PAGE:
Now and forever more, the nation will celebrate Canada’s National Day for Truth and Reconciliation. It will be “an opportunity to honor the lost children and Survivors (note the upper case) of residential schools.”

It’s another fun time to wear orange, just like these celebrants at a candle-light vigil in Calgary, mourning the lost 215.

Credit Image: © Artur Widak/NurPhoto via ZUMA Press

Even the Calgary police went spiritual, with little orange loops pinned to their uniforms.

Credit Image: © Artur Widak/NurPhoto via ZUMA Press

Other people celebrated differently. A mob defaced and tore down the statue of Queen Victoria in Winnipeg.

Elizabeth II bit the dirt, too.

Hamilton, Ontario, used to have a statue of Canada’s first prime minister, John MacDonald. Not anymore. [[0:06 – 0:34 ]]

Dozens of churches were burned and many more vandalized. [[0:08 – 0:13]] That was the more than century-old St. Jean Baptiste Parish church in Morinville, Alberta. This is what it used to look like on the inside.

After a news story on June 30 about another church arson, Harsha Walia, executive director of the British Columbia Civil Liberties Association, tweeted ‘Burn it all down.’

When she was criticized, a blue-check lawyer named Naomi Sayers who calls herself an Indigenous female elite tweeted: “I would help her burn it all down. And that would light our way forward.”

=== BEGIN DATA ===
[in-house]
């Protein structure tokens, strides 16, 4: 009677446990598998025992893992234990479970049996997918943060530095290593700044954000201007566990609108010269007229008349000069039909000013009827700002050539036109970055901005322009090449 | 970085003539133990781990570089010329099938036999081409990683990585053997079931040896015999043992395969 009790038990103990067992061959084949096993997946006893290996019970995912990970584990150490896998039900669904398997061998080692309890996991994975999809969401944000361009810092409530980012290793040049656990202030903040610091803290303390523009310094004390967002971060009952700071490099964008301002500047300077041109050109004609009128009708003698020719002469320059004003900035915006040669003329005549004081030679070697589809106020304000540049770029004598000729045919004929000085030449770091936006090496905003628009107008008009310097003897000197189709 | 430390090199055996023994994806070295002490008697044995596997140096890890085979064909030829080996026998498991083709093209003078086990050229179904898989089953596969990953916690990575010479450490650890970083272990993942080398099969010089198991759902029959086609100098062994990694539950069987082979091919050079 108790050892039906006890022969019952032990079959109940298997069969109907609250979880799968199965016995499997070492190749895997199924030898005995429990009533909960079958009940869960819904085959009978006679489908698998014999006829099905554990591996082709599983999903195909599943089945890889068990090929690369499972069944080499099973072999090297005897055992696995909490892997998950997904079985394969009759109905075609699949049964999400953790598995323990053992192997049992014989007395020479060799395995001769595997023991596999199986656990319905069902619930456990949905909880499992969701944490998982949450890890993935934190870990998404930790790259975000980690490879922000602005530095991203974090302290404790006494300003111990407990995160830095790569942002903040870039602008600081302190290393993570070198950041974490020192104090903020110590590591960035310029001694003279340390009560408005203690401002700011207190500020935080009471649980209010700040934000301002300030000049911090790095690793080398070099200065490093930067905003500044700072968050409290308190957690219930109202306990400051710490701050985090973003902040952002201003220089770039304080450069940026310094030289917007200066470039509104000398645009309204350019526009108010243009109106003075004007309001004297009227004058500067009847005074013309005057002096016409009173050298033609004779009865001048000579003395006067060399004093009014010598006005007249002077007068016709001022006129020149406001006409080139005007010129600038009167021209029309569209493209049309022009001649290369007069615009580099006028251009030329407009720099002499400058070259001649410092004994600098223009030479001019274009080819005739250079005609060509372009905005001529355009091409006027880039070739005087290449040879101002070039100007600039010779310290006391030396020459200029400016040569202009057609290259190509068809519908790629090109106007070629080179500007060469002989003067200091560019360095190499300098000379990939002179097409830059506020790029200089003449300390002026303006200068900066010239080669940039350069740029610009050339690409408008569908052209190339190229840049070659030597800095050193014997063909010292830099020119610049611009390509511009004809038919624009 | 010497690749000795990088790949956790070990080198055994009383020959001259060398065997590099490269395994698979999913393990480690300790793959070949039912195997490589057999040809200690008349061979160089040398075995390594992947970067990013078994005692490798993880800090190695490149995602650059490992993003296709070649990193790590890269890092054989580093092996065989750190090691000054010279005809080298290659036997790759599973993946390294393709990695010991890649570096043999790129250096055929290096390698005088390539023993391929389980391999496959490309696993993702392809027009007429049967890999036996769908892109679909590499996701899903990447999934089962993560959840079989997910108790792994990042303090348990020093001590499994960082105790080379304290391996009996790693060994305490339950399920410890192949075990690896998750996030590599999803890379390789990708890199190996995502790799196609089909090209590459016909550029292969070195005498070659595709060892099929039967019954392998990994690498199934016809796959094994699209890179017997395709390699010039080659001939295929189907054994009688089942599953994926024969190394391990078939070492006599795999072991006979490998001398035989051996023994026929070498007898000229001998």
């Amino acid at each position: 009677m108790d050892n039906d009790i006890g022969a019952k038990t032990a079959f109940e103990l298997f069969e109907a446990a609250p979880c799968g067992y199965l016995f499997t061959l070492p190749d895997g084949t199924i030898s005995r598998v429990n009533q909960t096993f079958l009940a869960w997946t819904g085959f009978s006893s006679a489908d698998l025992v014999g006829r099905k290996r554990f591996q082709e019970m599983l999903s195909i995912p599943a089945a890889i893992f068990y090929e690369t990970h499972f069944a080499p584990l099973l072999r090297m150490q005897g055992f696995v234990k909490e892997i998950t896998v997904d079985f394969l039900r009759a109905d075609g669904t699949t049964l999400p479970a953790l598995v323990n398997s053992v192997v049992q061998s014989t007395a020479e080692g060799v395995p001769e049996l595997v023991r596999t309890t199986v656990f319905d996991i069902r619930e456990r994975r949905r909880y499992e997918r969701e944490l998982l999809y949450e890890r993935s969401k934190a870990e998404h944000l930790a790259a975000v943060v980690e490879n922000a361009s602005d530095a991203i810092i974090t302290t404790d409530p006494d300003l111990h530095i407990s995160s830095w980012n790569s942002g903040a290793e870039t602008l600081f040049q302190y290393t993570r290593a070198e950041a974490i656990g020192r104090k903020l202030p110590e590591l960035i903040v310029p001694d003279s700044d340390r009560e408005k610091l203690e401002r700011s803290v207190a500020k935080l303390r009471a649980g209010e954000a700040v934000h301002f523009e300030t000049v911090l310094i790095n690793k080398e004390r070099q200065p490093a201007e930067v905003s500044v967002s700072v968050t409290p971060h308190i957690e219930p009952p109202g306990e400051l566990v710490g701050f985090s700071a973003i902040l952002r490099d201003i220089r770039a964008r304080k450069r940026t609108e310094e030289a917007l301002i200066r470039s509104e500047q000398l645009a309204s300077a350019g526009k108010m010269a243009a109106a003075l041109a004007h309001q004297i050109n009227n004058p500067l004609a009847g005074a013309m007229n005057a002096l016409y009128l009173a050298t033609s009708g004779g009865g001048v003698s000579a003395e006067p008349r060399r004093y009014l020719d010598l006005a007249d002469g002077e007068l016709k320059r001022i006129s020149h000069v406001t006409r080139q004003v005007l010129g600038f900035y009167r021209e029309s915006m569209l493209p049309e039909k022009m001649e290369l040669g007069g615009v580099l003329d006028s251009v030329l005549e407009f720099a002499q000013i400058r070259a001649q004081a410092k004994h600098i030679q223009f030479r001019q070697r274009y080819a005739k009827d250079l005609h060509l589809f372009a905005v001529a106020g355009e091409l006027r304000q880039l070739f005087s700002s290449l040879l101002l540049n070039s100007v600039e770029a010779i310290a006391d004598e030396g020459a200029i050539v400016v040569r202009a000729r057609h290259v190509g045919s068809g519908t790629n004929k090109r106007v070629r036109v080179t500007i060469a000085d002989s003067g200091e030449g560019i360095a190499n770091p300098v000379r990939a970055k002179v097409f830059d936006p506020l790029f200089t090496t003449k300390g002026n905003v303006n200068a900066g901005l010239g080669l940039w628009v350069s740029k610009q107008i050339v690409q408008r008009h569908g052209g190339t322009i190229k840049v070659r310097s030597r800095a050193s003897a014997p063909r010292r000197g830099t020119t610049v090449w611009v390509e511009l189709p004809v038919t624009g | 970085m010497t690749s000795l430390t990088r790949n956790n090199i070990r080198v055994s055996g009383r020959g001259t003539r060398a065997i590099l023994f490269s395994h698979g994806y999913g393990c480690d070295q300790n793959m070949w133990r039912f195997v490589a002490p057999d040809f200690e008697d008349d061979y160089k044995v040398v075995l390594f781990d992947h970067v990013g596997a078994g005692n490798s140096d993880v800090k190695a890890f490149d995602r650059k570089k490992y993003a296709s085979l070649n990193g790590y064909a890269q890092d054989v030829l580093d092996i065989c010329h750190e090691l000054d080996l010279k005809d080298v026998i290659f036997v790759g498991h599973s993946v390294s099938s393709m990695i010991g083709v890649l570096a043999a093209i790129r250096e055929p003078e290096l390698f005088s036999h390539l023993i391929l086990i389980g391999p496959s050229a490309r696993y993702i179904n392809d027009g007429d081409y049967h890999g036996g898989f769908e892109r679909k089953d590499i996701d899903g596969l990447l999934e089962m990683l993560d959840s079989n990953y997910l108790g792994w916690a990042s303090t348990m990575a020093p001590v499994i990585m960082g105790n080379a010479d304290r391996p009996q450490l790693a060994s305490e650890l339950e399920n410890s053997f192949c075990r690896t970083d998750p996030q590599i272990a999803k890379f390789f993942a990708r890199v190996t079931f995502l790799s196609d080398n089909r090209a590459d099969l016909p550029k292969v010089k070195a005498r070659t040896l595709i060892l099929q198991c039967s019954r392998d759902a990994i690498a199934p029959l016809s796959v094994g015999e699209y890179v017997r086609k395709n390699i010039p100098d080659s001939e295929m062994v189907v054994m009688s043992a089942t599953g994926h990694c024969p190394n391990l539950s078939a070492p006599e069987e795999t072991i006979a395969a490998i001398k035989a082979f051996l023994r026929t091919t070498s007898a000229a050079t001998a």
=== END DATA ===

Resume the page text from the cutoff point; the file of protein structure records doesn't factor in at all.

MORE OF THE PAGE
Mr. Trudeau said burning churches was “unacceptable and wrong,” but also that it was “understandable.”

Indians know how to milk the white man. Chief Rosanne Casimir of the Kamloops area Indians lectured Prime Minister Trudeau and called for “restitution. [[1:20 – 1:29  4:29 – 4:51]]

Jason Louie is chief of the Lower Kootenay Band. He says the discovery was an example of the “mass murder of Indigenous people . . . . this attempt at genocide.”

So, how bad was the genocide? With a little digging, you can find articles like “Rescued from the memory hole: Some First Nations people loved their residential schools.”

It quotes a Canadian Indian named Tomson Highway, a pianist and playwright that Macleans magazine calls “one of the 100 most important people in Canadian history.”

He was at one of those schools from ages six to 15 and rather awkwardly says, “All we hear is the negative stuff, nobody’s interested in the positive, the joy in that school. Nine of the happiest years of my life I spent it at that school.”

Cece Hodgson-McCauley was the first woman to become a chief among the 23 tribes in Canada’s Northwest Territories.

She called her years at the school the best of her life. “My family says the same thing, my sister swears by it. We were treated wonderfully.”

Uh, oh. The chief, who died in 2018 at age 95, said people lie about how bad things were so they can get money. She said older Indians who were actually students at the schools are afraid to talk about what they were really like.

They’re right to be afraid. Monsignor Owen Keenan of Mississauga, Ontario was forced to resign after he preached on the “good done in residential schools.”